From "Africa in Perspective," a new book by former Nigerian head of state Olusegun Obasanjo:
I believe that the larger the political entities that make up Africa, the greater will be their stability in the long run. We must realize the advantages in size and in the economies of scale. I do not minimize the difficulties of persuading many Africans to see these larger issues. Most of the largest African countries -- Zaire, Nigeria, the Sudan, and Ethiopia, for example -- have faced the threat or reality of civil war. Yet none of them has broken up, and it is my judgment that none is likely to do so. Unquestionably, however, the weaker Africa's economic circumstances, the less likely we are to see broader vision prevail. . . .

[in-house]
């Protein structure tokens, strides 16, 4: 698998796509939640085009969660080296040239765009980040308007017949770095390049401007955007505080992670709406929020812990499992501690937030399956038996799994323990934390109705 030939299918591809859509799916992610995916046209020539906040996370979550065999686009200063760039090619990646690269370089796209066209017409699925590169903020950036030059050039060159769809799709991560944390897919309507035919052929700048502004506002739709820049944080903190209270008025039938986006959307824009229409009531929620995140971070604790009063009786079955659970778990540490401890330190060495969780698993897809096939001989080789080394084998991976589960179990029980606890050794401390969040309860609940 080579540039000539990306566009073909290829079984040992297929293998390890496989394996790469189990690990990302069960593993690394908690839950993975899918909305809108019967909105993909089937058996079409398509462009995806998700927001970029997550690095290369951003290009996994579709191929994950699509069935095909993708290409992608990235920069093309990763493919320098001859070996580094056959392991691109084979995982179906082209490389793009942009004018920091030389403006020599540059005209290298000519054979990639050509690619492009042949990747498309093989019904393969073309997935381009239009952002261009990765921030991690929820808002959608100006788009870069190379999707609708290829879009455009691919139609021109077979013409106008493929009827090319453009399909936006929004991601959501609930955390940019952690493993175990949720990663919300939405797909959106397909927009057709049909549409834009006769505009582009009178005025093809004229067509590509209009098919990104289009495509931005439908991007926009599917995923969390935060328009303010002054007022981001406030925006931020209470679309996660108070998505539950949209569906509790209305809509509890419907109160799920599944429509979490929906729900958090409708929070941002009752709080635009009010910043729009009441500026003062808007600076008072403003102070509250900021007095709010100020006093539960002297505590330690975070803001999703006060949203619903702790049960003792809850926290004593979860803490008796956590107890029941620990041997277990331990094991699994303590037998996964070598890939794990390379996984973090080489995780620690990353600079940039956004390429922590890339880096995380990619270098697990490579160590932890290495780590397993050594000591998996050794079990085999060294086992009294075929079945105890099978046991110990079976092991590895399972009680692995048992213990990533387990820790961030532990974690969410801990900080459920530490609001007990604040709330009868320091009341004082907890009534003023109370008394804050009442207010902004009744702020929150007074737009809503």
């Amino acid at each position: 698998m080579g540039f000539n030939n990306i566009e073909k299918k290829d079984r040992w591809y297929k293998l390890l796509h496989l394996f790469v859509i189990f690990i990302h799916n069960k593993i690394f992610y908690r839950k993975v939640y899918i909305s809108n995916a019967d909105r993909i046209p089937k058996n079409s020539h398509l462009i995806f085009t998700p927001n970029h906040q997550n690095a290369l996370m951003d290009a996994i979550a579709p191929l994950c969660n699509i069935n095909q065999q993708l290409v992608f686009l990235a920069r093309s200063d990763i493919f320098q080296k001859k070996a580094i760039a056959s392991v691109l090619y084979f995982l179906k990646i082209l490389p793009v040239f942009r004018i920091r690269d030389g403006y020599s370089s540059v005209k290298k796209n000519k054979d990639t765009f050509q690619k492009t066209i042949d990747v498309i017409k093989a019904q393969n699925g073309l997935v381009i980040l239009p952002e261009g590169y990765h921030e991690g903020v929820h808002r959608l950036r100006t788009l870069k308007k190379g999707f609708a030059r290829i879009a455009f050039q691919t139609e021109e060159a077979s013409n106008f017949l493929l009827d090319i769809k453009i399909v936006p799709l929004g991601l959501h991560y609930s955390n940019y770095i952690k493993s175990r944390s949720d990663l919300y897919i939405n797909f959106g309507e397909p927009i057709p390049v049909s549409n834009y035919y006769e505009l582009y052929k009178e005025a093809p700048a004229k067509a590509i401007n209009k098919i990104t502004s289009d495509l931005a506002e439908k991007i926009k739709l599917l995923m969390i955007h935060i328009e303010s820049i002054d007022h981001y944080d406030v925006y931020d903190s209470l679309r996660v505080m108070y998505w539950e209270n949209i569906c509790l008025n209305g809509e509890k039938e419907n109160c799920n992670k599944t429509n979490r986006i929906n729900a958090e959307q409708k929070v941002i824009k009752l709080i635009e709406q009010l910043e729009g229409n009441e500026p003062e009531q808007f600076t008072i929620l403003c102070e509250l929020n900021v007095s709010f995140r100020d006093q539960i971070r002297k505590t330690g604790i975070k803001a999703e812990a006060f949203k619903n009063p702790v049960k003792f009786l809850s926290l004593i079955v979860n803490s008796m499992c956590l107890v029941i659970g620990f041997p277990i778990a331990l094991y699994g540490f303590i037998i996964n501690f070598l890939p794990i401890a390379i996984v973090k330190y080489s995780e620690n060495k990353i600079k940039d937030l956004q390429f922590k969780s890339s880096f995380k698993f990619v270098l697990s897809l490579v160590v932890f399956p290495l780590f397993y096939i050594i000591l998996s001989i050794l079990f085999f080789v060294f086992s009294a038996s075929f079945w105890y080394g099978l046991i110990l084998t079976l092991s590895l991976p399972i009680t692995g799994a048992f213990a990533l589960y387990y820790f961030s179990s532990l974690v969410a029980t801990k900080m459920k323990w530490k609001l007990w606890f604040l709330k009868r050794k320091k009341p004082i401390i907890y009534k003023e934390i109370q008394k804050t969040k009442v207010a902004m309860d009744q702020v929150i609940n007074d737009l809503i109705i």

The Western world has, until now, tended to concern itself little with the political or economic health of Africa, perpetuating instead a superficial view based in part on the myths we have discussed, in part because of perceived self-interest in thus maintaining their own economic and political dominance. We are entering an era, however, in which even the United States is having to recognize global economic interdependence. . . .It may not be long before the need to strengthen African economies may be viewed as essential to healthy First World economies. . . .
Africans, meanwhile will need to dispense with myths they hold dear, not least because in doing so they will start a process that will in itself dispel the surviving myths about them in the Western world. It is the Africans who need urgently to shed their blinders about the essential challenges of economic, social, and political development. They must come to accept that an unjust international order will not change simply because of the euphony of their own rhetoric or the indignation accompanying their moral pressure.